Enemy Property Act
Union Home Minister Amit Shah is going to lead a Group of Ministers (GoM) as they seek to dispose of what is believed to be 9,400 'enemy properties', with a total estimated value of Rs 1 lakh crore.
Sale of Shares Of Enemy Property
- A total of 9,280 enemy properties had been left behind by Pakistani nationals, and 126 by Chinese nationals. The government estimates the value of these properties at approximately Rs 1 lakh crore.
- Two other high-level committees will be set up to oversee the sale of these properties, which are currently under the oversight of the Custodian of Enemy Property for India under the Enemy Property Act (1968).
ENEMY PROPERTY ACT, 1968
- The Enemy Property Act, enacted in 1968, provided for the continuous vesting of enemy property in the Custodian of Enemy Property for India. The central government, through the Custodian, is in possession of enemy properties spread across many states in the country.
- Properties of those who chose to migrate to China after the 1962 Sino-Indian war was also vested into the Custodian of Enemy Property (CEPI).
- In 2017, Parliament passed The Enemy Property (Amendment and Validation) Bill, 2016, which amended The Enemy Property Act, 1968, and The Public Premises (Eviction of Unauthorised Occupants) Act, 1971.
- It expanded the definition of 'enemy' to include the heir or successor of an enemy, “whether a citizen of India or a citizen of a country which is not an enemy; and the succeeding firm of an enemy firm, irrespective of the nationality of its members or partners.
- The amendment disallows any claim to the property made from relatives of individuals who originally owned the property, prior to the government re-possessing them.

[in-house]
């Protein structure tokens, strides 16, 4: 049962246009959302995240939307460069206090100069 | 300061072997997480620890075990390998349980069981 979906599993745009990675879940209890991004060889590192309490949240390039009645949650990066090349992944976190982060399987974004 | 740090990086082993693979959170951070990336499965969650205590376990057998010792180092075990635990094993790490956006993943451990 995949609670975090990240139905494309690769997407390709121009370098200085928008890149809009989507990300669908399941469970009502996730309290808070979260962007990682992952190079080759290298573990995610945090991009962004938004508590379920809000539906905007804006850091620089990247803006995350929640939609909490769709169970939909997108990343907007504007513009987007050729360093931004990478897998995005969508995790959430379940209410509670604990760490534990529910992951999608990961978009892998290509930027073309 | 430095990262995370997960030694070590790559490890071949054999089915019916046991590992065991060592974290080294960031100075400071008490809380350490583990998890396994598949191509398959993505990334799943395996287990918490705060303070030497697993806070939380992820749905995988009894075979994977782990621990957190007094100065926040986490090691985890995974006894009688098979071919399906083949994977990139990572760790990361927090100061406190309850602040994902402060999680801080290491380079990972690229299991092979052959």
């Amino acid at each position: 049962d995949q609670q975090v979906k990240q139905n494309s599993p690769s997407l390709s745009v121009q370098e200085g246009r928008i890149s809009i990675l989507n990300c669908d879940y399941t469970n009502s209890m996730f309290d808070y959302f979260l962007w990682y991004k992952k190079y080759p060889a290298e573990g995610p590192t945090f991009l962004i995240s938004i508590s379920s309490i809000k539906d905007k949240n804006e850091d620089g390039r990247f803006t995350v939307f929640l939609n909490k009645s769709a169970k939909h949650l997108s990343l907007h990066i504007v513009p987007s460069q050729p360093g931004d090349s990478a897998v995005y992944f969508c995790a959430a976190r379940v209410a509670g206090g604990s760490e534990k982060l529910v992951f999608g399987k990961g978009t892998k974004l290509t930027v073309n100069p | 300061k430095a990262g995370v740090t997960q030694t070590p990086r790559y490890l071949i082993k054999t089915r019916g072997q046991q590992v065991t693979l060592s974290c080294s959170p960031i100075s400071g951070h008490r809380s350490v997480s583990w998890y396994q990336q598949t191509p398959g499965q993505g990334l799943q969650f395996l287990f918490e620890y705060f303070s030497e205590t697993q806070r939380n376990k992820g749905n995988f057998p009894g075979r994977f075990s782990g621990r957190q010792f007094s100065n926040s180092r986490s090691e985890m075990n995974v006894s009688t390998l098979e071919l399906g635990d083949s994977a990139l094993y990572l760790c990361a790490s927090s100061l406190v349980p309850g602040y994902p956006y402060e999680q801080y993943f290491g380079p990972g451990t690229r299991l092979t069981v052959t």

- It prohibits civil courts from entertaining any disputes with regard to enemy property. It does not provide any alternative judicial remedy (eg. tribunals). Therefore, it limits judicial recourse or access to courts available to aggrieved persons.
- Several provisions of the law will retrospectively come into effect from 1968 when the Enemy Property Act was enacted
- The 1968 law prohibited the transfer of enemy property by an enemy if it was against public interest or if it was done to avoid transfer of property to the custodian. The new law prohibits all transfers by an enemy. The amended law says that enemy properties will continue to vest with the custodian, even after the death of enemies; even if the legal heir is an Indian; and even if the enemy changes his nationality
- Under the old law, the custodian could sell an enemy property only "in the interest of preserving the property" or "to secure maintenance of the enemy or his family in India". Now, the custodian can dispose of an enemy property after getting approval from the Central government.
- Earlier, the custodian was supposed to maintain the enemy and his family if they are in India from the income derived from the property. The custodian will no longer be responsible for providing for the enemy and his family.
The thrust of the enemy protection (Amendment) Act was to guard against claims of succession or transfer of properties left by people who migrated to Pakistan and China after the wars. This was done with an aim to negate the effect of a court judgment in this regard in which the court ordered in favour of Son of erstwhile Raja of Mahmudabad when he claimed stake on raja's property after his death.
PEPPER IT WITH
Erstwhile Raja of Mahmudabad Case, DIPAM, CEPI